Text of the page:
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5 Ways to Stop Apologizing for Everything that You Do

How many times do you apologize a day? If you keep count, you might be surprised with just how much “I’m sorry” is used! While there’s nothing wrong with apologizing for something you’ve done wrong, over-using the phrase can lower your self-esteem and influence you to take on the role of a doormat. If the phrase is an automatic response you make, it’s important to recognize the habit and break out of it. Psych2Go shares with you 5 ways to stop apologizing for everything that you do:

1. Ask yourself if something is actually worth apologizing over.

Catch yourself the next time before you blurt out the familiar phrase. Take a few minutes to evaluate the situation and ask yourself if you actually did something wrong. If your response is yes, then proceed to apologize. But if it’s a no, then you just saved yourself from unnecessary apologizing! Being cognizant goes a long way, so by keeping tabs on yourself and monitoring when you’re about to apologize can actually prevent you from saying it so much.

2. Change your vocabulary.

Saying “I’m sorry” can be as common as um’s. By recognizing your speech patterns related to apologizing, you can learn to replace the phrase with something more suitable. For instance, if you bump into a stranger by accident, instead of saying sorry, you can say, “pardon me” or “excuse me.” That way, you’re still communicating effectively and politely instead of apologizing.

3. Ask for more clarification.

Often, when we’re unsure of something, we find ourselves saying, “I’m sorry, I don’t understand.” But, there’s no need to put yourself down in this manner. Instead, ask questions until you get answers that do help you understand. You can ask questions, such as:

Can you clarify that for me?

Can you elaborate?

Can you provide further explanation?

That way, you’re being direct about your needs and can close the gap of communication and misunderstandings between you and the other party without apologizing over something that isn’t your fault.

4. Know your worth!

You’re awesome! By knowing your self-worth and reminding yourself every day that you’re a great person, this can encourage you to apologize less. Because over-apologizing means denying a true aspect of who you are.

5. Turn your apology into a thank you.

This is a productive way of turning a burden into an expression of gratitude. For instance, if you find yourself saying, “I’m sorry for being such a disappointment,” instead, you can say, “Thank you for always believing in me.” This alleviates self-blame and self-pitying. Thanking people also gives you a reason to smile, because it reminds you just how lucky you are to have them in your life.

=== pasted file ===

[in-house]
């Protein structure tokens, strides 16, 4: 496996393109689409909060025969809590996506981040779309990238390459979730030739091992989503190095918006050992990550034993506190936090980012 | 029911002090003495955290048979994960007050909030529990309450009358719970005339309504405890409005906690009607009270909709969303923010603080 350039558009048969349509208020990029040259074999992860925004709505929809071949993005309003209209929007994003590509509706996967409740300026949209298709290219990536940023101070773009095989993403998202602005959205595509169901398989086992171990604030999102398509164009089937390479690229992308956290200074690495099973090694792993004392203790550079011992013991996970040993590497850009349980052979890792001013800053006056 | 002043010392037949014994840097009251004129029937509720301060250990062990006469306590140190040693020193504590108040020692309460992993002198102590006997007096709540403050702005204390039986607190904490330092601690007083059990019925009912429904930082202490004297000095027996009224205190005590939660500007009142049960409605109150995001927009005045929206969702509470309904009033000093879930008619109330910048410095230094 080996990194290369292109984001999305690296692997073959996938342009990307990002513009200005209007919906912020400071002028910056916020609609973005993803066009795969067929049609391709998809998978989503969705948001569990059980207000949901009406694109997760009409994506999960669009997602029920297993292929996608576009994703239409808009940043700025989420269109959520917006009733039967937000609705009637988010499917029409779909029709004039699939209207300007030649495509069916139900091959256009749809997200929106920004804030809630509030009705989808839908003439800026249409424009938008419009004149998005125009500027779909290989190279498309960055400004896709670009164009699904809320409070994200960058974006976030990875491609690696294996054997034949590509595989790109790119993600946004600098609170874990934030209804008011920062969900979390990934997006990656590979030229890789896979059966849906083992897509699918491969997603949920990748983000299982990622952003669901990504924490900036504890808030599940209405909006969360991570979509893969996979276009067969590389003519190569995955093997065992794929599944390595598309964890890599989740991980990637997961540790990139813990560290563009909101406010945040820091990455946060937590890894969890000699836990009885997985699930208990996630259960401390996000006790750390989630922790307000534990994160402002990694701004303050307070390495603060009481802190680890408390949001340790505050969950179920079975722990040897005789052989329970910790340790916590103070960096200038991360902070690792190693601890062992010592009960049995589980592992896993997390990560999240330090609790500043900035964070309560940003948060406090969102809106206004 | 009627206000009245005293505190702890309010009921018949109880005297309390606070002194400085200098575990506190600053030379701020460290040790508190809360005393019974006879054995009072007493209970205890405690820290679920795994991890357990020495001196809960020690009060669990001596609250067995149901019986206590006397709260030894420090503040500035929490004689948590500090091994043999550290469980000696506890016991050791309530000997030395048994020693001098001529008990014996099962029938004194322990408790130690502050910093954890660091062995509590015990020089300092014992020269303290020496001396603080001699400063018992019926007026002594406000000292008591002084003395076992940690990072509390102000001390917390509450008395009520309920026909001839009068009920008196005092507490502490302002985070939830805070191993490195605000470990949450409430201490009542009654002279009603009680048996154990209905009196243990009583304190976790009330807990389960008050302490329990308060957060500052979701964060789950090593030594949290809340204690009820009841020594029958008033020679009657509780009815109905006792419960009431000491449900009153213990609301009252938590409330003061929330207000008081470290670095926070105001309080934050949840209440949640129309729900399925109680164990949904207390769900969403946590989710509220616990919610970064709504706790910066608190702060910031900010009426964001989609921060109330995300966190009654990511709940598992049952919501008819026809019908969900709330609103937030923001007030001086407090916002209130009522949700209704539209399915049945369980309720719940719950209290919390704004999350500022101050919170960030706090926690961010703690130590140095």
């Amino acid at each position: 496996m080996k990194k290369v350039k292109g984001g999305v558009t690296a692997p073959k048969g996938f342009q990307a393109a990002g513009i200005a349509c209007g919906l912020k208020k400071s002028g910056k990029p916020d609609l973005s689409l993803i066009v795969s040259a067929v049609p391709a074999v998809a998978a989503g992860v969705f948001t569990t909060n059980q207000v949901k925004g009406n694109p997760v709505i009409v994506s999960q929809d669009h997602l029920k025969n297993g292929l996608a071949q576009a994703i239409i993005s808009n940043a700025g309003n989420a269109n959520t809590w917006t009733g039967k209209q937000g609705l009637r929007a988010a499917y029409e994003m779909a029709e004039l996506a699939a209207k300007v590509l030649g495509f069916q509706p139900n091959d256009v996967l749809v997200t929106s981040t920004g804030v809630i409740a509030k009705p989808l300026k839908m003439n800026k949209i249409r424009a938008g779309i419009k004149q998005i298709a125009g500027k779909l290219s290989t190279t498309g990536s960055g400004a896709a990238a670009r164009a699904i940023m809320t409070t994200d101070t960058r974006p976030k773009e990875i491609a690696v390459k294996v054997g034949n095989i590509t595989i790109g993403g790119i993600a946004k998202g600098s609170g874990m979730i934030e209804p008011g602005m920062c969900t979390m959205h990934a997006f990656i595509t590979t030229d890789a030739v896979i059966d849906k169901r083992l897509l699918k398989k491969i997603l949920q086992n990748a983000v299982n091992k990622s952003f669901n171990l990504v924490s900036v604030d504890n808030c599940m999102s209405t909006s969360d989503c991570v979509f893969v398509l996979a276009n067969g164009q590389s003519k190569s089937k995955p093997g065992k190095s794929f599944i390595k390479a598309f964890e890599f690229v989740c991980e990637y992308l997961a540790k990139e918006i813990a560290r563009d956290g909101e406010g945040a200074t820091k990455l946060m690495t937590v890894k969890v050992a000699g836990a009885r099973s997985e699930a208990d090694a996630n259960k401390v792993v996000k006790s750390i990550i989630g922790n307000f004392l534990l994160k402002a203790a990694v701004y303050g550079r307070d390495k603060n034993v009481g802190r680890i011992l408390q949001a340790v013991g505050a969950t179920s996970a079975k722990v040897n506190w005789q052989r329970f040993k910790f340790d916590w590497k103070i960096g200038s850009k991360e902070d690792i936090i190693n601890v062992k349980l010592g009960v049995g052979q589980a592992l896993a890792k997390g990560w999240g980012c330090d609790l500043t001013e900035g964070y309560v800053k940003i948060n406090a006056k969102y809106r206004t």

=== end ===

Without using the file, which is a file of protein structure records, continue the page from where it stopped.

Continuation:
Have you stopped over-apologizing? Leave a comment down below!

Catherine Huang
Catherine Huang graduated from the University of Rhode Island with a BA in English. She has a penchant for storytelling, ramen, and psychology. Catherine is a writer for Psych2Go and looks forward to reaching out to its growing community, hoping to encourage others to tap into self-examination and confront life's challenges head on with the most difficult questions.

2 Comments

  1. thank you for this magnificent share. I have low self esteem and bit by bit I’m strengthening my confident. this is very helpful. god bless you whoever you are 🙂

    1. Hi Johannes, thanks so much for reading! =) I used to struggle with low self esteem myself and I’m actually still working on breaking my habit of over-apologizing, but Rome certainly wasn’t built in one day, and self-love is a constant choice. I’m glad you’re working on strengthening your confidence! I think during our times of being overly self-critical and doubtful, it’s important to focus on what we are good at. As for our weaknesses, instead of saying we can’t, we should say, “Okay, I’m not as good as I want to be, so what can I do to help myself get better?” That way, we don’t feel sorry or guilty. Regardless of what we think on our bad days, being kind to ourselves will always help us go farther in life than talking ourselves down. Progress isn’t linear. Sometimes, there will be setbacks, but in times of hardships, those may actually be blessings in disguise, because they allow us to learn the true meaning of resilience. I hope you continue to work on your confidence! I know you can do it! Anything is possible if you want it enough. =) I hope you have a great day!

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